BIG ROCK CANDY MOUNTAIN
Your Name and Deeds Do Not Keep From Shining
By Angus Johnston
Do not harm the birds.
The doorkeeper is at the door.
These radios are much better than the one I sold you.
Charles William Terrell was born in Pôrto Alegre, Brazil, on June 28, 1902. The son of missionaries, he was educated in Brazil, the United States, and New Zealand.
In Brazil one cannot sleep early because of the
We found the man lying down in the street, with a bullet in his heart.
Why have you not a book and a magazine?
Terrell served in the American navy and the Cana-dian
merchant marine and eventually returned to Brazil, where he taught English
and wrote. His publications included a textbook (O Ingles Practico),
two English-Portuguese dictionaries, and a biogra-phy of his father (A
Vida Do Egrégio Doutour James Milas Terrell).
It is my farm.
It is my fault.
There is no jesting with edge tools
Perhaps his most compelling work, however, was his Dictionary of Commonest Phrases (Dicionário Frases Mais Comuns). Divided into English-into-Portuguese and Portuguese-into-English sections, the Dictionary was published by Gráfica Editôra Aurora as a compact paperback in 1952.
Have you no relatives in Germany?
My samples are delayed.
Your name and deeds do not keep from shining.
The organization of Terrell’s Dictionary is strictly alphabetical—from “A cup of hot coffee will do nicely” to “Your work is over (finished) (ter-minated)” in the English-to-Portuguese section, and from “A água congelu” (“The water froze”) to “Vou viajar hoje” (“I am going to travel today”) in the Portuguese-to-English. This arrangement has a certain surface logic to it, and at times produces unexpected felicities—
She is an artist.
She is at home.
She is crazy.
She is driving me mad.
She is downstairs.
She is engaged to him.
She is five years old.
She is gone forever
—the eight lines reproduced above appear consecutively in the text. But the book’s lack of topical structure can make it frustrating to use as a reference. Consider these phrases:
A good singer can sound all the notes in the clef
of two octaves.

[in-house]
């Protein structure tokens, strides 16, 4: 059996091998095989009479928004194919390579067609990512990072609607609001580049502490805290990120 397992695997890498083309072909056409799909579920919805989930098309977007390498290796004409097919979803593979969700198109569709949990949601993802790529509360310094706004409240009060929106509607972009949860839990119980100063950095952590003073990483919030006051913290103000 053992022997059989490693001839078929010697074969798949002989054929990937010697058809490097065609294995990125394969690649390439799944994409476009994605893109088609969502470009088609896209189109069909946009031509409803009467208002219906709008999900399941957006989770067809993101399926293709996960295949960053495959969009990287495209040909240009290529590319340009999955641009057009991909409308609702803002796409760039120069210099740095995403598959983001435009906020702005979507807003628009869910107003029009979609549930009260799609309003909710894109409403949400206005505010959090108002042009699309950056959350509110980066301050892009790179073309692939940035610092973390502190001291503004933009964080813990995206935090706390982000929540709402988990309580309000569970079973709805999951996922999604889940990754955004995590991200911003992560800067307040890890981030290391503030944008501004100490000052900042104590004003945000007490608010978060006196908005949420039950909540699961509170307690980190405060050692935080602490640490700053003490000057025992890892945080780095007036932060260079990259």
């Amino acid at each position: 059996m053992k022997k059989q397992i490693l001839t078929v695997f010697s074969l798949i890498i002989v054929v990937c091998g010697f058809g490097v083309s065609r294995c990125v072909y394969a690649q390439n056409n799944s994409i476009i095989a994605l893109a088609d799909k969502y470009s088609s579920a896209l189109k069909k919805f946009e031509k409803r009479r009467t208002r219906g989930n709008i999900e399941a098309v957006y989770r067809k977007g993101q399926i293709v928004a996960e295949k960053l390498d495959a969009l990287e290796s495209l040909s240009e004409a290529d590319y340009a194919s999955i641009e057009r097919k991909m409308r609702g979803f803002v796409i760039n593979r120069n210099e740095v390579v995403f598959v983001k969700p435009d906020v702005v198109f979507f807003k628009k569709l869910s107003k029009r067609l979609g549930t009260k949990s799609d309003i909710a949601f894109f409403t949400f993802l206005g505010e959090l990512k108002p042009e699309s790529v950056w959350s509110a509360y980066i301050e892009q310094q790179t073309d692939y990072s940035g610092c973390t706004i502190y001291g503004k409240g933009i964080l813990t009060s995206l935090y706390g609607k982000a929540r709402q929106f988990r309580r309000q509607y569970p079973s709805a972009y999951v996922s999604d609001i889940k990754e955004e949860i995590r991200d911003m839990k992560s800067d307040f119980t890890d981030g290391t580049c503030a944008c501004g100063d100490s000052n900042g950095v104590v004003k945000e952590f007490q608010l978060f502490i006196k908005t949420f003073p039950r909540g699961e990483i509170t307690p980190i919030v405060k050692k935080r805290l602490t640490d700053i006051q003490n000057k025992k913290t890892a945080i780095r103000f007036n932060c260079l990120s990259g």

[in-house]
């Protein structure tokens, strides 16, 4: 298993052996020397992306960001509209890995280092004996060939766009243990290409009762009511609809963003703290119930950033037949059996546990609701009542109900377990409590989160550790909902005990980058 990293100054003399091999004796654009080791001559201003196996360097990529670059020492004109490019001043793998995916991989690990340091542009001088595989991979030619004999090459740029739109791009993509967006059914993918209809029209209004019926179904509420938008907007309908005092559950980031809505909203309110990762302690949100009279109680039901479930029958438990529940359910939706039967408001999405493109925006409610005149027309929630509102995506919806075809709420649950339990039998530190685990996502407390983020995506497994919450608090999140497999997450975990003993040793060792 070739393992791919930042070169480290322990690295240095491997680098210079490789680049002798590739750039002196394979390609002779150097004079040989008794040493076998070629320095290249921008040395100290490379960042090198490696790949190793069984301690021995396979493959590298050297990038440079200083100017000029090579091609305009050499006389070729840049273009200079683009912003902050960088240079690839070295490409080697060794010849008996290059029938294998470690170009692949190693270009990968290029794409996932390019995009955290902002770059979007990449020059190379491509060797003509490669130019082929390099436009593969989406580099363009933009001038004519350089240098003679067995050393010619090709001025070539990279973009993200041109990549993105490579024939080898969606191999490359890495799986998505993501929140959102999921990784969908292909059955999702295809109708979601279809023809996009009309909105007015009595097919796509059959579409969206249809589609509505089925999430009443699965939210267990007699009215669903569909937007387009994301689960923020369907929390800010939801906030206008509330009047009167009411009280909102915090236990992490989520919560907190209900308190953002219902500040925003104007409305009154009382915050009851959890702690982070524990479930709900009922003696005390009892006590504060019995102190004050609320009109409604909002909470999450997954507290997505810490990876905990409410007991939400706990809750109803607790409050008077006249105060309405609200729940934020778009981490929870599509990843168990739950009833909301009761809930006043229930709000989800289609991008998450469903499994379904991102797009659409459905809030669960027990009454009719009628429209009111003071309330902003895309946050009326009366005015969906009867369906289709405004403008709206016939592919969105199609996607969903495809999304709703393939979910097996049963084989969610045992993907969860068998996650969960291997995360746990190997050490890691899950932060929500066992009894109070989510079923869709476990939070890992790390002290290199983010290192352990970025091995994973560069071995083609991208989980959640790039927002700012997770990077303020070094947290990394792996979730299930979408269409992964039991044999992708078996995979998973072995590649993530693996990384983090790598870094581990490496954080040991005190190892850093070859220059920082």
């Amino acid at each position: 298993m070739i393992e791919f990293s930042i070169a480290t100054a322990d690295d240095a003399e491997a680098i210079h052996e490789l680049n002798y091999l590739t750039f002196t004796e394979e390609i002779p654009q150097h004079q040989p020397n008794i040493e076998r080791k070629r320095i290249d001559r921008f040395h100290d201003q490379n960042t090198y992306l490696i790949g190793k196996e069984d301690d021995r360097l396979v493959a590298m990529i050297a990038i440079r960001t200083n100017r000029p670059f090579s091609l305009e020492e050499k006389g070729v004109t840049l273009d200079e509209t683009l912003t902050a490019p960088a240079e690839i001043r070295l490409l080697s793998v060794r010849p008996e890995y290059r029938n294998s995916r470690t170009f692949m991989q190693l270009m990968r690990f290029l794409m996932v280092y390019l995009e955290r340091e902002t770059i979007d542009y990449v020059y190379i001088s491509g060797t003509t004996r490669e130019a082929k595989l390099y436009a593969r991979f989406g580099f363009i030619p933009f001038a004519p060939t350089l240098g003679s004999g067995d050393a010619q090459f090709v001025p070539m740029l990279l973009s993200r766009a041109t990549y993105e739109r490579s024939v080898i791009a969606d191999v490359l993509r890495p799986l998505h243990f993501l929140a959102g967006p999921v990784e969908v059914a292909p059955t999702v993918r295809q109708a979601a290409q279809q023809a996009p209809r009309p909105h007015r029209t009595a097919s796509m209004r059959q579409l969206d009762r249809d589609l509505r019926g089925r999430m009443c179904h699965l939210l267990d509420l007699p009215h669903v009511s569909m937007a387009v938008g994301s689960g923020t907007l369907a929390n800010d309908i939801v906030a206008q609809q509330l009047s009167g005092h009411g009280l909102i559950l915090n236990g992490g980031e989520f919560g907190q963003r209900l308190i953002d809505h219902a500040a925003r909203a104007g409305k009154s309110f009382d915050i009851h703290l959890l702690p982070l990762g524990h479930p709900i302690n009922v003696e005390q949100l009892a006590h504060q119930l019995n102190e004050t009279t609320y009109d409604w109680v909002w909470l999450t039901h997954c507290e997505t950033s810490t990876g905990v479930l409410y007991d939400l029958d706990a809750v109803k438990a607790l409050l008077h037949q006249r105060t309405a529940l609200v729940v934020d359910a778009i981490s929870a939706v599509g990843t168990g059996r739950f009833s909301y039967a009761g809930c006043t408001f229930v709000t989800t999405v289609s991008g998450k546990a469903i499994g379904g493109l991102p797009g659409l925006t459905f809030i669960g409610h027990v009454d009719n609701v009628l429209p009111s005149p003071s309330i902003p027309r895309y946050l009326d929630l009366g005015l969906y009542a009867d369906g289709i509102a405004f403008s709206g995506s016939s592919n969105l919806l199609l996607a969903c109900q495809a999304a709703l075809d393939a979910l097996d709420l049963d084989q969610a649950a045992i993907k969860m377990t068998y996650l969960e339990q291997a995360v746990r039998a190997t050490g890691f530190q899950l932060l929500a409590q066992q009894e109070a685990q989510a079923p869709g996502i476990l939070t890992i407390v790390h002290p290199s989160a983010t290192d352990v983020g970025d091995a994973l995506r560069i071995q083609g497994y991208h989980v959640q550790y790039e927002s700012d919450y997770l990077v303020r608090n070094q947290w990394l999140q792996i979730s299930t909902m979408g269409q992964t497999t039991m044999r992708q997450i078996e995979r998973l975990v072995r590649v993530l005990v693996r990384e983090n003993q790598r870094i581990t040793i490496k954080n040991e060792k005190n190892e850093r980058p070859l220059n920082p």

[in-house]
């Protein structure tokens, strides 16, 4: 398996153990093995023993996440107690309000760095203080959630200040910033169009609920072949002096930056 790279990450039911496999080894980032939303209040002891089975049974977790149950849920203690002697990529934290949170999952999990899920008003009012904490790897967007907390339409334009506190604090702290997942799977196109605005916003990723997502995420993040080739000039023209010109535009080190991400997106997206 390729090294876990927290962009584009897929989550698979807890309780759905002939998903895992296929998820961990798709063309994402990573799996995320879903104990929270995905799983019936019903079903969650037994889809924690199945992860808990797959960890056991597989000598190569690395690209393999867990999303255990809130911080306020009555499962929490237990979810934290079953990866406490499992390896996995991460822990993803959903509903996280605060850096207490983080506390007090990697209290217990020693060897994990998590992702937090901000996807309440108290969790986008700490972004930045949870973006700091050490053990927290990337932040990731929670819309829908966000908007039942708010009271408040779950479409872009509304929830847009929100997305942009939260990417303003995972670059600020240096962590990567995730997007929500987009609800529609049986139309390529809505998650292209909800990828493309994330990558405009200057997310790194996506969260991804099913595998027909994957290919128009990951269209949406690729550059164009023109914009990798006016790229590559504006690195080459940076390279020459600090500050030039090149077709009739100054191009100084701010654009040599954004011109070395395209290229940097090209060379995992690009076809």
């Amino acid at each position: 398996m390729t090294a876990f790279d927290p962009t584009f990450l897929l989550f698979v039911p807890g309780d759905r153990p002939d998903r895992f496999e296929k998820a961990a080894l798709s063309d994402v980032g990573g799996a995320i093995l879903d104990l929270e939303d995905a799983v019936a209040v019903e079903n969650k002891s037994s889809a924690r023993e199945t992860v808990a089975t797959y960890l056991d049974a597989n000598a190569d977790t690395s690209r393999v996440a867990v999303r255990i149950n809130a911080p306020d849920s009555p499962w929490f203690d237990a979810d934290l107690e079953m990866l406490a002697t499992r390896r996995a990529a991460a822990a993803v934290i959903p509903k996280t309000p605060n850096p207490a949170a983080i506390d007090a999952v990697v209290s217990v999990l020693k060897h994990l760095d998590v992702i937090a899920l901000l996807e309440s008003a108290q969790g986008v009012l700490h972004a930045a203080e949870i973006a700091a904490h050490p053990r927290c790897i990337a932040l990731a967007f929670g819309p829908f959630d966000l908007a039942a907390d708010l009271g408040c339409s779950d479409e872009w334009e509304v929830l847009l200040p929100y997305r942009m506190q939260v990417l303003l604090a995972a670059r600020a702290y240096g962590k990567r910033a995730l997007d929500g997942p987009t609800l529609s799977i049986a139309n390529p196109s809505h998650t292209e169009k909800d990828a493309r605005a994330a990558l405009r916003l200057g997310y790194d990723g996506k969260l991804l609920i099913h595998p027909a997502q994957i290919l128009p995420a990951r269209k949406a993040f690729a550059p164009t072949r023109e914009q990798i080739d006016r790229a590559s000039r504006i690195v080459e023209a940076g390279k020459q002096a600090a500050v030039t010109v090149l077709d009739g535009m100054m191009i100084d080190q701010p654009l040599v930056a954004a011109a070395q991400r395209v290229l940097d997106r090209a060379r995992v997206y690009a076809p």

Do you like a pen that is soft or do you prefer a hard one?
Have you examined the magneto?
However useful they might prove (at the concert hall, the stationers’, or the magneto repair shop, respectively), it’s hard to imagine that any traveler would be likely to locate them in a timely fashion.
He pretends that he is lame.
She did not see me, or else she did not wish to speak with me.
They have about ten matches each.
The vast majority of the book’s phrases begin with a pronoun or an article. The Dictionary contains twelve pages of phrases beginning with the word “he,” five pages’ worth beginning with the word “she,” and twenty-nine pages—more than eight hundred phrases in all—beginning with the word “I,” from “I accept your invitation” to “I would rather walk.”
I am glad that the war is over.
I have a monkey and a parrot.
I must take that step in order to win
One is left wondering how Terrell intended the book to be used. As an exercise, let’s suppose that I’ve hitchhiked down Brazil’s Atlantic coast as far as Niterói, and that I want to catch the ferry across the bay to Rio so I can get a flight back to the States. If I know where the ferry terminal is, I’m in luck — with the Dictionary at the ready, I won’t have any trouble at all determining the price of a ticket:
How much do I pay?
How much do I owe you?
How much do you charge?
How much do you charge for this?
How much do you want?
How much does it cost?
How much is it?
How much is the fare?
Any one of those would do, in a pinch. So far, so good. But let’s say my flight’s leaving soon, and I’m anxious about the ferry schedule. If start by looking under “What time…” I find this:
What size plate do you use?
What time is it?
What trimming would you like?
Not much help. Looking under “When…” is a bit more fruitful—it gives me “When does the train start (leave)?” among other things, and that’s likely close enough if I’m at the terminal. If I have to get directions to the terminal itself, though, I’m probably going to need the word for “ferry.” Unfortunately, the “F” section is no use at all:
Fetch me that suit-case.
That’s it — there’s nothing at all between “far” and “fet.” No “ferry these items across the river, if you would,” no “ferries are an economical form of water-based transport.” (No “fasten your seatbelts” or “fate has brought us together” or “feign death until he leaves the room,” either.) “Where is the ferry” would be an obvious solution, but it’s a dead end, as is “Where can I find the ferry?” An entry under “Where can I…” looks promising, at first—
Where can I get a bus (taxi) (train) (airplane) (heli-copter) (ship) (street-car) (horse) (bicycle) (pair of skates) (buggy) (waggon) (cart) (motor-boat) (row-boat) (sail-boat) (motorcycle) (car)?
—but it too ultimately disappoints. Ah, well.
Fiz o melhor possivel. (I did my very best.)
São horas de ir para cama. (It is time to go to bed.)
O vento està soprando muita forte. (The wind is blowing very hard.)
Quer dar-me por favor o enderêço de uma boa pensão? (Will you please give me the address of a good rooming house?)
Angus Johnston lives in Brooklyn, and can be reached at firstname.lastname@example.org. His name and deeds do not keep from shining.
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